Abstract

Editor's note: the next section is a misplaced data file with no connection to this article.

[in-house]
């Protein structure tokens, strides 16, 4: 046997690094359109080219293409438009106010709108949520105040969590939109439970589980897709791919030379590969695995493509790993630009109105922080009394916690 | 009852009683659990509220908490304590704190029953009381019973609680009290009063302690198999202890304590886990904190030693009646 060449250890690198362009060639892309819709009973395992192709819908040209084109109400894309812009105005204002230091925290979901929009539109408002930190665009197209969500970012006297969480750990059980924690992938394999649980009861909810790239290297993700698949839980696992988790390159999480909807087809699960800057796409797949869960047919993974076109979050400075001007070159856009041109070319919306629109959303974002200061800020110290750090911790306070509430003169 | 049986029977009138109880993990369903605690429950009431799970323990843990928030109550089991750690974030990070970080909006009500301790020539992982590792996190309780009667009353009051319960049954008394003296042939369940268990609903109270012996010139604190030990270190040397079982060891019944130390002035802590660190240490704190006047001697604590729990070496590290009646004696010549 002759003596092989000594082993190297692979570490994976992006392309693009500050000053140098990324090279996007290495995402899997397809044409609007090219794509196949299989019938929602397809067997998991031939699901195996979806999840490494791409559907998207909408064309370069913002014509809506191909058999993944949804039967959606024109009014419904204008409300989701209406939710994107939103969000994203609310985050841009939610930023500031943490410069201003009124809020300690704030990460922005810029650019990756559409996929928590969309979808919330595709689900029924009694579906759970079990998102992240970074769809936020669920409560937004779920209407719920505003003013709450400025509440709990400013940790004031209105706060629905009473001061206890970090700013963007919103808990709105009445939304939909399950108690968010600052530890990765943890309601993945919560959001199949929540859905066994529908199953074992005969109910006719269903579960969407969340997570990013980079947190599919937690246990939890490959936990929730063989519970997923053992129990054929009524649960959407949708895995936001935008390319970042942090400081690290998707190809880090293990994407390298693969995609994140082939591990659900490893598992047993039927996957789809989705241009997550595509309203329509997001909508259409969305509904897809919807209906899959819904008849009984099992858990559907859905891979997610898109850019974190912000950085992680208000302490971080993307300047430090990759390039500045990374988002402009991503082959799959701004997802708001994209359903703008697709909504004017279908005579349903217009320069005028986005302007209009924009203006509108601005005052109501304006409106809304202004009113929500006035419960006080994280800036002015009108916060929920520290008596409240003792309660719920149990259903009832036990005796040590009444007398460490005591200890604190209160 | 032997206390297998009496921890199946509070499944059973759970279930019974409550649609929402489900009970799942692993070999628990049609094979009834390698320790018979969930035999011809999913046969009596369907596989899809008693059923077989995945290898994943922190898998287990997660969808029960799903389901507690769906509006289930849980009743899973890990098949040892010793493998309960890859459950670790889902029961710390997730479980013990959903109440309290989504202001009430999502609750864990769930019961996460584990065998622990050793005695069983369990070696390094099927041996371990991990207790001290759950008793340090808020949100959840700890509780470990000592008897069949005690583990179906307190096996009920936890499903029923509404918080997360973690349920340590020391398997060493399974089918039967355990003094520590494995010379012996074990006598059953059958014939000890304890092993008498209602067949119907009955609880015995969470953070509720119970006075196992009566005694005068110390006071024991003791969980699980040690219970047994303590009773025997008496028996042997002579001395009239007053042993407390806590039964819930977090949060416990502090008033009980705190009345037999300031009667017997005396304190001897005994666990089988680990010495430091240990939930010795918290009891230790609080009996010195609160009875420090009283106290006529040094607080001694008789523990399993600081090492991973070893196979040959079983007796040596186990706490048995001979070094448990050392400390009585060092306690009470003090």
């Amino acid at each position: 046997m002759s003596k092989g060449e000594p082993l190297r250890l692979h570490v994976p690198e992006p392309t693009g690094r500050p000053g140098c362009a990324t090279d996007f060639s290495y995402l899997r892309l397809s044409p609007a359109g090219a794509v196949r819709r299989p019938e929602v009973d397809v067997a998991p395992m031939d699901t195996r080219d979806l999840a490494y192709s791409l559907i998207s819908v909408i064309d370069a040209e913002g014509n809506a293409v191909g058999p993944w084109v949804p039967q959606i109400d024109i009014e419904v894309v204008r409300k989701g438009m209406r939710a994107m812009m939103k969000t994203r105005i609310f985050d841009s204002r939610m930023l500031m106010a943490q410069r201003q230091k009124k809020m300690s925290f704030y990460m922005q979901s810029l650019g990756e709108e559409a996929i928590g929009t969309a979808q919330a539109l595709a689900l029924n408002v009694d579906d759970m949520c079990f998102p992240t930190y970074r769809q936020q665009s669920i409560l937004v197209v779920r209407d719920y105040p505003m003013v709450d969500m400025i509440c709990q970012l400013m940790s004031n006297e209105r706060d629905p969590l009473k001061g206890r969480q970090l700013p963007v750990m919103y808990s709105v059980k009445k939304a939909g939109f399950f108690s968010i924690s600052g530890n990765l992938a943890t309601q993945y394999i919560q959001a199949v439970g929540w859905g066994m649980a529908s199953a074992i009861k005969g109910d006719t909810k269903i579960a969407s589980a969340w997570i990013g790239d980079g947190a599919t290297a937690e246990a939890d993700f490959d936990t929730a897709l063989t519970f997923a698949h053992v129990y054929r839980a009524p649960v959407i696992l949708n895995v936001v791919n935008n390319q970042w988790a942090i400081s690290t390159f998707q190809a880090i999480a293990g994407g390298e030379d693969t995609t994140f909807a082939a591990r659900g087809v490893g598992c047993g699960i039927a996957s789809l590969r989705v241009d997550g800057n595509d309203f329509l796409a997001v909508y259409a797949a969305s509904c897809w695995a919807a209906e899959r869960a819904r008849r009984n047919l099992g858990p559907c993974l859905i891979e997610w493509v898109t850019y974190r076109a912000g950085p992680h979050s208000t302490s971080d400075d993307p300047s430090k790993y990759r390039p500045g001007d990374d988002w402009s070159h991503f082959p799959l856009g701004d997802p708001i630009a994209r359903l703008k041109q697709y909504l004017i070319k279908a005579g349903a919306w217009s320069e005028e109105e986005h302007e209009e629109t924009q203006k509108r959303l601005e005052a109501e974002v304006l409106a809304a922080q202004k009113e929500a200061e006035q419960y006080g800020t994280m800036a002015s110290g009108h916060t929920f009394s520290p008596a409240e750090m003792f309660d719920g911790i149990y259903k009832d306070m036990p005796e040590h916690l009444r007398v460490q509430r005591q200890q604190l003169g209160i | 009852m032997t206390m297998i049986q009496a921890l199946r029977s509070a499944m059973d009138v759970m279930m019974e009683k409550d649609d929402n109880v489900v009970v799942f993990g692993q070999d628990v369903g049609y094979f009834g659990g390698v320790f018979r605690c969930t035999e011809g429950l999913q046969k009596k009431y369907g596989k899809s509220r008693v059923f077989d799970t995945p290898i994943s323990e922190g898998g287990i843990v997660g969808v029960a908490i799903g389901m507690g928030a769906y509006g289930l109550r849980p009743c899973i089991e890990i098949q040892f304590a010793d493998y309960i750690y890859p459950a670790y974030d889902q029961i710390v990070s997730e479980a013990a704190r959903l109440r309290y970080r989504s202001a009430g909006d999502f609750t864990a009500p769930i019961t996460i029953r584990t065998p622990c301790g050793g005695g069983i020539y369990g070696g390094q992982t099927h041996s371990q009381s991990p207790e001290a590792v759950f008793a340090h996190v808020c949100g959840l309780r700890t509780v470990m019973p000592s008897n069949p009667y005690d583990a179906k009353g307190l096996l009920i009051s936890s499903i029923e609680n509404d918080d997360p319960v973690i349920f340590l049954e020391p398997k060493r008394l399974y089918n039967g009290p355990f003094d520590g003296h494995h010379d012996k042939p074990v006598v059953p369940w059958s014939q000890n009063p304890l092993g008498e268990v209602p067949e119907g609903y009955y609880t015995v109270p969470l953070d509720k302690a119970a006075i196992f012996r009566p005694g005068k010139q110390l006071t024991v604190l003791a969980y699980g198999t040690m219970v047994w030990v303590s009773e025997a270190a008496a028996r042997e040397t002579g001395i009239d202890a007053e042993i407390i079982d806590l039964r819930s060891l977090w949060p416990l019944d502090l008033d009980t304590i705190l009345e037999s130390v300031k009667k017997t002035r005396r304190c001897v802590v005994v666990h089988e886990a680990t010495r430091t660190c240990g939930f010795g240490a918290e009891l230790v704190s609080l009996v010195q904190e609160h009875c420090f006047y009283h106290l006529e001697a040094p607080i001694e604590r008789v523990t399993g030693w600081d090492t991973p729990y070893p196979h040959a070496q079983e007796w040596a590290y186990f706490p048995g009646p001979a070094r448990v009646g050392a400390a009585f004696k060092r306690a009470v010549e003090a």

Numerous scholars have claimed that the Soviet Union was a primary beneficiary of the 1973–1974 oil crisis. Drawing on archival evidence from Russia and Germany, this article challenges that interpretation, showing that the oil crisis forced Soviet policymakers to confront the limits of their energy industry and the effects of the crisis on their East European allies. Demand for Soviet energy outpaced production, forcing Soviet officials to weigh their need to compensate for economic shortcomings at home against their role as the guarantor of Communist rule in Eastern Europe. The Soviet decision to raise prices within the Council on Mutual Economic Assistance (CMEA) and the Soviet Union's inability to fulfill demand across CMEA compelled the East European governments to purchase oil from Middle Eastern countries at increasing world market prices, crippling their balance of payments and accentuating their other economic shortcomings.

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